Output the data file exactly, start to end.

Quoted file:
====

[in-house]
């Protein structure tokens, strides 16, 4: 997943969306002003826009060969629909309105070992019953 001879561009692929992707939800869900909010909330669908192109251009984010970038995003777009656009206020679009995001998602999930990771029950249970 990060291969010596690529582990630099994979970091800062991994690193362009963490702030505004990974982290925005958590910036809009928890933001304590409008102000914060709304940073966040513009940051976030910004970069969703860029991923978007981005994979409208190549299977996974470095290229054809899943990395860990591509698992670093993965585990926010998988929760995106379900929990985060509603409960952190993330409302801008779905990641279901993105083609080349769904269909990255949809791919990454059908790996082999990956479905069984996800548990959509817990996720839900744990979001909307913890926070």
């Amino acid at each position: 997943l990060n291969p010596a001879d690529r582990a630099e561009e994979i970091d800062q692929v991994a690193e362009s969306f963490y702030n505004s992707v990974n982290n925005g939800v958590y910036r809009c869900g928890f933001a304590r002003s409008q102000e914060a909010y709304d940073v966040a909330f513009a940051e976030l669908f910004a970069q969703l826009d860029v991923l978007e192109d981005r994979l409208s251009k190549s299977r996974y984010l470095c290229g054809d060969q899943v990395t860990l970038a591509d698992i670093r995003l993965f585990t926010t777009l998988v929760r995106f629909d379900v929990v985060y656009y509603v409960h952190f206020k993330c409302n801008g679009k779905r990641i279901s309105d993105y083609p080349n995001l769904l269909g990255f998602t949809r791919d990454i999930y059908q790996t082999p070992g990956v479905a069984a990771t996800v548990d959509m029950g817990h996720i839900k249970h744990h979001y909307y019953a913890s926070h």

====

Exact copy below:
[in-house]
């Protein structure tokens, strides 16, 4: 997943969306002003826009060969629909309105070992019953 001879561009692929992707939800869900909010909330669908192109251009984010970038995003777009656009206020679009995001998602999930990771029950249970 990060291969010596690529582990630099994979970091800062991994690193362009963490702030505004990974982290925005958590910036809009928890933001304590409008102000914060709304940073966040513009940051976030910004970069969703860029991923978007981005994979409208190549299977996974470095290229054809899943990395860990591509698992670093993965585990926010998988929760995106379900929990985060509603409960952190993330409302801008779905990641279901993105083609080349769904269909990255949809791919990454059908790996082999990956479905069984996800548990959509817990996720839900744990979001909307913890926070």
């Amino acid at each position: 997943l990060n291969p010596a001879d690529r582990a630099e561009e994979i970091d800062q692929v991994a690193e362009s969306f963490y702030n505004s992707v990974n982290n925005g939800v958590y910036r809009c869900g928890f933001a304590r002003s409008q102000e914060a909010y709304d940073v966040a909330f513009a940051e976030l669908f910004a970069q969703l826009d860029v991923l978007e192109d981005r994979l409208s251009k190549s299977r996974y984010l470095c290229g054809d060969q899943v990395t860990l970038a591509d698992i670093r995003l993965f585990t926010t777009l998988v929760r995106f629909d379900v929990v985060y656009y509603v409960h952190f206020k993330c409302n801008g679009k779905r990641i279901s309105d993105y083609p080349n995001l769904l269909g990255f998602t949809r791919d990454i999930y059908q790996t082999p070992g990956v479905a069984a990771t996800v548990d959509m029950g817990h996720i839900k249970h744990h979001y909307y019953a913890s926070h």